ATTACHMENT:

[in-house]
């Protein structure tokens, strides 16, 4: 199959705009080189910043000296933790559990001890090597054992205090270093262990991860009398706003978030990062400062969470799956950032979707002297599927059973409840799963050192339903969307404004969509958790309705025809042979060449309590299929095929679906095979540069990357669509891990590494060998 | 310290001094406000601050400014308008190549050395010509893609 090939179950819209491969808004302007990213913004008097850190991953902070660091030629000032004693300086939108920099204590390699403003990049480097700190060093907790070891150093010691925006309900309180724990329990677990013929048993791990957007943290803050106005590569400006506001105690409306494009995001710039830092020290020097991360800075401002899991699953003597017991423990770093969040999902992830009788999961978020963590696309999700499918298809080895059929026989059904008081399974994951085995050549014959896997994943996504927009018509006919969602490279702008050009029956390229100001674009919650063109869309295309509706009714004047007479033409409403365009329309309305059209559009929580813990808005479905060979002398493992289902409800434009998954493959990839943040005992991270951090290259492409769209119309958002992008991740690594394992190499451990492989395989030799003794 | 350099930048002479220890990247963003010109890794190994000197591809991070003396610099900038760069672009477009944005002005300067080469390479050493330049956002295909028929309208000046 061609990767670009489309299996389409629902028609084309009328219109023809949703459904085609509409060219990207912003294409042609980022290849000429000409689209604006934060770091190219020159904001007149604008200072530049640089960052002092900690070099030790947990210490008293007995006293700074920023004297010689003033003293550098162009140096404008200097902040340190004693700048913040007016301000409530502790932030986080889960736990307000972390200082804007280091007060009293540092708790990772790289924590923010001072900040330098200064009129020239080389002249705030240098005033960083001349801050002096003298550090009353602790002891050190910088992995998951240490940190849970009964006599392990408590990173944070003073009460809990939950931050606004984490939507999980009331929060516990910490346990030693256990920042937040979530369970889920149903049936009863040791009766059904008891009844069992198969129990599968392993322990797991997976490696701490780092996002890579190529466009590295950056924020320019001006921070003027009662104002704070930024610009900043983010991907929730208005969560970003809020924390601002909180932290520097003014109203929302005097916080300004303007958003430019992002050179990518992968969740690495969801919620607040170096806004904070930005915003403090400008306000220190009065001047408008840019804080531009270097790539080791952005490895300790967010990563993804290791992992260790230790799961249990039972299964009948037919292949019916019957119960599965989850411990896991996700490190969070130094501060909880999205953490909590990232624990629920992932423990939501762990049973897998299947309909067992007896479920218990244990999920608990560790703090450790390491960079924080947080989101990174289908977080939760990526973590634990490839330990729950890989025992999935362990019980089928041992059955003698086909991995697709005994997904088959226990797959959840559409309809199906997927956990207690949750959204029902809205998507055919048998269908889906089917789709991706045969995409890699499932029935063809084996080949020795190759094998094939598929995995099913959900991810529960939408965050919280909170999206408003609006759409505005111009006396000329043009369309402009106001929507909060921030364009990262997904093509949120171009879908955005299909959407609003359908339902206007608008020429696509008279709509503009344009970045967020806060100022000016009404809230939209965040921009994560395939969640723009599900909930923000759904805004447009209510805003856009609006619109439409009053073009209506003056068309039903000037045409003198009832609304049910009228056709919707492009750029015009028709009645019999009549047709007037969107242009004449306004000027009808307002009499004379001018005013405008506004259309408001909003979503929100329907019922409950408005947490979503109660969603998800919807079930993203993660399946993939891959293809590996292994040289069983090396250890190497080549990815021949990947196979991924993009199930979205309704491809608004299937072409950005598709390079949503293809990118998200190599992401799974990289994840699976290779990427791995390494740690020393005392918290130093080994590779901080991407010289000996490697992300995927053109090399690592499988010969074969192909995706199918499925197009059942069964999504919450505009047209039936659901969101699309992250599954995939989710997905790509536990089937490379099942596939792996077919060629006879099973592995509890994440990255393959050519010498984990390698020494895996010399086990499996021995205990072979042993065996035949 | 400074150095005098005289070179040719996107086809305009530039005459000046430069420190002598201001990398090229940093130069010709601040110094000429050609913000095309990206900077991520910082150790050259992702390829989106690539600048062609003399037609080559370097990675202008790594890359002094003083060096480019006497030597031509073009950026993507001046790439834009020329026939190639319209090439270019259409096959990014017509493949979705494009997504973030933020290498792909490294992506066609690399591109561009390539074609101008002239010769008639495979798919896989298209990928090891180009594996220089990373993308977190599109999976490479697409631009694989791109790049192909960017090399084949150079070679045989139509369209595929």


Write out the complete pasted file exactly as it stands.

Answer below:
[in-house]
């Protein structure tokens, strides 16, 4: 199959705009080189910043000296933790559990001890090597054992205090270093262990991860009398706003978030990062400062969470799956950032979707002297599927059973409840799963050192339903969307404004969509958790309705025809042979060449309590299929095929679906095979540069990357669509891990590494060998 | 310290001094406000601050400014308008190549050395010509893609 090939179950819209491969808004302007990213913004008097850190991953902070660091030629000032004693300086939108920099204590390699403003990049480097700190060093907790070891150093010691925006309900309180724990329990677990013929048993791990957007943290803050106005590569400006506001105690409306494009995001710039830092020290020097991360800075401002899991699953003597017991423990770093969040999902992830009788999961978020963590696309999700499918298809080895059929026989059904008081399974994951085995050549014959896997994943996504927009018509006919969602490279702008050009029956390229100001674009919650063109869309295309509706009714004047007479033409409403365009329309309305059209559009929580813990808005479905060979002398493992289902409800434009998954493959990839943040005992991270951090290259492409769209119309958002992008991740690594394992190499451990492989395989030799003794 | 350099930048002479220890990247963003010109890794190994000197591809991070003396610099900038760069672009477009944005002005300067080469390479050493330049956002295909028929309208000046 061609990767670009489309299996389409629902028609084309009328219109023809949703459904085609509409060219990207912003294409042609980022290849000429000409689209604006934060770091190219020159904001007149604008200072530049640089960052002092900690070099030790947990210490008293007995006293700074920023004297010689003033003293550098162009140096404008200097902040340190004693700048913040007016301000409530502790932030986080889960736990307000972390200082804007280091007060009293540092708790990772790289924590923010001072900040330098200064009129020239080389002249705030240098005033960083001349801050002096003298550090009353602790002891050190910088992995998951240490940190849970009964006599392990408590990173944070003073009460809990939950931050606004984490939507999980009331929060516990910490346990030693256990920042937040979530369970889920149903049936009863040791009766059904008891009844069992198969129990599968392993322990797991997976490696701490780092996002890579190529466009590295950056924020320019001006921070003027009662104002704070930024610009900043983010991907929730208005969560970003809020924390601002909180932290520097003014109203929302005097916080300004303007958003430019992002050179990518992968969740690495969801919620607040170096806004904070930005915003403090400008306000220190009065001047408008840019804080531009270097790539080791952005490895300790967010990563993804290791992992260790230790799961249990039972299964009948037919292949019916019957119960599965989850411990896991996700490190969070130094501060909880999205953490909590990232624990629920992932423990939501762990049973897998299947309909067992007896479920218990244990999920608990560790703090450790390491960079924080947080989101990174289908977080939760990526973590634990490839330990729950890989025992999935362990019980089928041992059955003698086909991995697709005994997904088959226990797959959840559409309809199906997927956990207690949750959204029902809205998507055919048998269908889906089917789709991706045969995409890699499932029935063809084996080949020795190759094998094939598929995995099913959900991810529960939408965050919280909170999206408003609006759409505005111009006396000329043009369309402009106001929507909060921030364009990262997904093509949120171009879908955005299909959407609003359908339902206007608008020429696509008279709509503009344009970045967020806060100022000016009404809230939209965040921009994560395939969640723009599900909930923000759904805004447009209510805003856009609006619109439409009053073009209506003056068309039903000037045409003198009832609304049910009228056709919707492009750029015009028709009645019999009549047709007037969107242009004449306004000027009808307002009499004379001018005013405008506004259309408001909003979503929100329907019922409950408005947490979503109660969603998800919807079930993203993660399946993939891959293809590996292994040289069983090396250890190497080549990815021949990947196979991924993009199930979205309704491809608004299937072409950005598709390079949503293809990118998200190599992401799974990289994840699976290779990427791995390494740690020393005392918290130093080994590779901080991407010289000996490697992300995927053109090399690592499988010969074969192909995706199918499925197009059942069964999504919450505009047209039936659901969101699309992250599954995939989710997905790509536990089937490379099942596939792996077919060629006879099973592995509890994440990255393959050519010498984990390698020494895996010399086990499996021995205990072979042993065996035949 | 400074150095005098005289070179040719996107086809305009530039005459000046430069420190002598201001990398090229940093130069010709601040110094000429050609913000095309990206900077991520910082150790050259992702390829989106690539600048062609003399037609080559370097990675202008790594890359002094003083060096480019006497030597031509073009950026993507001046790439834009020329026939190639319209090439270019259409096959990014017509493949979705494009997504973030933020290498792909490294992506066609690399591109561009390539074609101008002239010769008639495979798919896989298209990928090891180009594996220089990373993308977190599109999976490479697409631009694989791109790049192909960017090399084949150079070679045989139509369209595929």